Critical thoughts about big data analysis
Completed on 02-Jul-2016 (57 days)
The immediate consequence of the previous section
ideas is that (big-)data modelling isn't cheap; at least, not reliable-enough data modelling.
Main issues to bear in mind on the budget front:
The more effort is put in the development of the model, the better. Top quality doesn't just imply building an accurate algorithm, but also: making it as scalable and adaptable as possible, collecting (filtering, correcting, grouping, etc.) the best information, developing all the required complementary applications (e.g., model assessment or intermediate actions automation), writing descriptive documentation about each part, etc.
Arbitrarily constrained resources have a negative impact on the model. Examples: setting unrealistic targets or expecting to be lied (i.e., looking-nice-rather-than-reliable conclusions).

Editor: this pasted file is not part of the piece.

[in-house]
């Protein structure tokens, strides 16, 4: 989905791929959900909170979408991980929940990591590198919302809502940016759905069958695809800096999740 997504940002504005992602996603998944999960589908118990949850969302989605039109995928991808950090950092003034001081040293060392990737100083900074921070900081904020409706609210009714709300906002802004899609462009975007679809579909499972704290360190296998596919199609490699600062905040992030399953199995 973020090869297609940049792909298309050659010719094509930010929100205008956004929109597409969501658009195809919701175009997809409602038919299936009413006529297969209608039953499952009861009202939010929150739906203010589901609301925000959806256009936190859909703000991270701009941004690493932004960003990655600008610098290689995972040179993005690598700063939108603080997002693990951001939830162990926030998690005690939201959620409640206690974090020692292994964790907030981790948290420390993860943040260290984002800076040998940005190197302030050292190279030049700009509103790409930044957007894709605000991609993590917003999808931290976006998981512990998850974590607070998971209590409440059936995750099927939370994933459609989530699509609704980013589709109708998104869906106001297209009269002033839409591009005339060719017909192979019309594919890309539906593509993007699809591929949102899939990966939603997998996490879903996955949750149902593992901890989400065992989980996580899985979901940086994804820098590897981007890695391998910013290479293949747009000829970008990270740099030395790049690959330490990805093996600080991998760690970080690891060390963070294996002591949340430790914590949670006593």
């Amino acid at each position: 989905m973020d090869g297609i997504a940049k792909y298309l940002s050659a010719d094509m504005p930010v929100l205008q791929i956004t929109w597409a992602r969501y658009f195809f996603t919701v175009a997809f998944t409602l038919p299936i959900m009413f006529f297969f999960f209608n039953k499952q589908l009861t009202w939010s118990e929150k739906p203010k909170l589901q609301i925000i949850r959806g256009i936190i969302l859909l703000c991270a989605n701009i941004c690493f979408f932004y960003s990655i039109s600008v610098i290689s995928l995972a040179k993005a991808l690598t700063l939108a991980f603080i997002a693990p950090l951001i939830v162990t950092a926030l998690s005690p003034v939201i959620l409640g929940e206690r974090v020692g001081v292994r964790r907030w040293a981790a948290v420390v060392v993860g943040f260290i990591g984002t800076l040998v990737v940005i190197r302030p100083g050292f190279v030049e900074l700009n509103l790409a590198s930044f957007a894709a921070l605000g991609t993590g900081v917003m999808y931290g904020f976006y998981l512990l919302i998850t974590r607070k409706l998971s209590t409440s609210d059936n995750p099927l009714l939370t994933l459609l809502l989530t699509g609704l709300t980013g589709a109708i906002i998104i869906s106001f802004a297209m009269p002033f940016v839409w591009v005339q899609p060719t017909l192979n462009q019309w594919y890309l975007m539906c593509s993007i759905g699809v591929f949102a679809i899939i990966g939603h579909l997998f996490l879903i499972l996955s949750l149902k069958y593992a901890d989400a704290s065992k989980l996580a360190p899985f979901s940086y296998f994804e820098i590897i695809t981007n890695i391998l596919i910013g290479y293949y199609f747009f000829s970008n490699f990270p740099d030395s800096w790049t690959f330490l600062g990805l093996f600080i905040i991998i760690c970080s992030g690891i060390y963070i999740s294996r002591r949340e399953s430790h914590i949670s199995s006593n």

Developing a data model rarely represents a one-time event. The most comprehensive and adaptable model needs to be tuned when its associated conditions change. Even under more or less stable conditions, models are formed by complex algorithms based upon multiple assumptions; correcting eventual errors, further extending their applicability or upgrading their functionalities are somehow common requirements. Actually, numerical models usually reach their top performance as a result of an evolution, rather than right after having been created.
The main reason to build a (big-)data model is precisely coming up with a cost-efficient solution for a given problem. Saving money in the development of the tool precisely meant to help save money doesn't make too much sense; much less when arbitrary restrictions might provoke a (perhaps uncorrectable or, even worse, undetectable) reduction of its money-saving effects.